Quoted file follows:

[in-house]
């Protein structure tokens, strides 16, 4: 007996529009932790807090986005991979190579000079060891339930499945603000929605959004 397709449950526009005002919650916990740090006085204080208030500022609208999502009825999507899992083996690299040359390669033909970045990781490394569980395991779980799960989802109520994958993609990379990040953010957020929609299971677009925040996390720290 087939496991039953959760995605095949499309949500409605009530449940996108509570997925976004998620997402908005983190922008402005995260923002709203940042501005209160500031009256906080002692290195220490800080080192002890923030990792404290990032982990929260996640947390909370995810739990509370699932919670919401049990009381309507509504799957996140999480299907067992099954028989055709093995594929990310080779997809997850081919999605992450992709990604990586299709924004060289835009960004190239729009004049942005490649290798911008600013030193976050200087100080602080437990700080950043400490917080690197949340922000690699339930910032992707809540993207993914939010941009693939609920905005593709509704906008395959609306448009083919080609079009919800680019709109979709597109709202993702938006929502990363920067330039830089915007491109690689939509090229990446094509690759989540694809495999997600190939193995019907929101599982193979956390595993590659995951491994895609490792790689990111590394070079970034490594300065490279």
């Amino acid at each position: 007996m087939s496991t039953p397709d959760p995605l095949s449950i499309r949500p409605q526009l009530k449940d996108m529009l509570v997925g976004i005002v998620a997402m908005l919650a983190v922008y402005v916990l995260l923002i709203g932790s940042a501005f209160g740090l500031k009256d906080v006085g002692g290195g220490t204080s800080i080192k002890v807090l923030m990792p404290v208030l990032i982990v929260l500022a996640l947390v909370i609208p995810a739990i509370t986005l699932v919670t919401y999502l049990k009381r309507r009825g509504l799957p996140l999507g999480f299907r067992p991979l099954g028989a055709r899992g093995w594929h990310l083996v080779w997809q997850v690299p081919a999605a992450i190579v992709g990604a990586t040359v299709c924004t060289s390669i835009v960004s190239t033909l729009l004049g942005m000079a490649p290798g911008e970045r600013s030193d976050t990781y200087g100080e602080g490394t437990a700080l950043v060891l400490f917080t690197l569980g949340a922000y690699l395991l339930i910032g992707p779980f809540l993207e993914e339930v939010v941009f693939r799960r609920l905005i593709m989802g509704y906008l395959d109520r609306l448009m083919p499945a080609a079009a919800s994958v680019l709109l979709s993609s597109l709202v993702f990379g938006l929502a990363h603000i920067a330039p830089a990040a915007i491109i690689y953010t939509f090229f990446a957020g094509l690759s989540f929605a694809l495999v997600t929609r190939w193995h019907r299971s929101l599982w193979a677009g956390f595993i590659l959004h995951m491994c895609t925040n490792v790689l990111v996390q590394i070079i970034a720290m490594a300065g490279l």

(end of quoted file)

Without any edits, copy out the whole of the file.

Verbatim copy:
[in-house]
């Protein structure tokens, strides 16, 4: 007996529009932790807090986005991979190579000079060891339930499945603000929605959004 397709449950526009005002919650916990740090006085204080208030500022609208999502009825999507899992083996690299040359390669033909970045990781490394569980395991779980799960989802109520994958993609990379990040953010957020929609299971677009925040996390720290 087939496991039953959760995605095949499309949500409605009530449940996108509570997925976004998620997402908005983190922008402005995260923002709203940042501005209160500031009256906080002692290195220490800080080192002890923030990792404290990032982990929260996640947390909370995810739990509370699932919670919401049990009381309507509504799957996140999480299907067992099954028989055709093995594929990310080779997809997850081919999605992450992709990604990586299709924004060289835009960004190239729009004049942005490649290798911008600013030193976050200087100080602080437990700080950043400490917080690197949340922000690699339930910032992707809540993207993914939010941009693939609920905005593709509704906008395959609306448009083919080609079009919800680019709109979709597109709202993702938006929502990363920067330039830089915007491109690689939509090229990446094509690759989540694809495999997600190939193995019907929101599982193979956390595993590659995951491994895609490792790689990111590394070079970034490594300065490279």
């Amino acid at each position: 007996m087939s496991t039953p397709d959760p995605l095949s449950i499309r949500p409605q526009l009530k449940d996108m529009l509570v997925g976004i005002v998620a997402m908005l919650a983190v922008y402005v916990l995260l923002i709203g932790s940042a501005f209160g740090l500031k009256d906080v006085g002692g290195g220490t204080s800080i080192k002890v807090l923030m990792p404290v208030l990032i982990v929260l500022a996640l947390v909370i609208p995810a739990i509370t986005l699932v919670t919401y999502l049990k009381r309507r009825g509504l799957p996140l999507g999480f299907r067992p991979l099954g028989a055709r899992g093995w594929h990310l083996v080779w997809q997850v690299p081919a999605a992450i190579v992709g990604a990586t040359v299709c924004t060289s390669i835009v960004s190239t033909l729009l004049g942005m000079a490649p290798g911008e970045r600013s030193d976050t990781y200087g100080e602080g490394t437990a700080l950043v060891l400490f917080t690197l569980g949340a922000y690699l395991l339930i910032g992707p779980f809540l993207e993914e339930v939010v941009f693939r799960r609920l905005i593709m989802g509704y906008l395959d109520r609306l448009m083919p499945a080609a079009a919800s994958v680019l709109l979709s993609s597109l709202v993702f990379g938006l929502a990363h603000i920067a330039p830089a990040a915007i491109i690689y953010t939509f090229f990446a957020g094509l690759s989540f929605a694809l495999v997600t929609r190939w193995h019907r299971s929101l599982w193979a677009g956390f595993i590659l959004h995951m491994c895609t925040n490792v790689l990111v996390q590394i070079i970034a720290m490594a300065g490279l």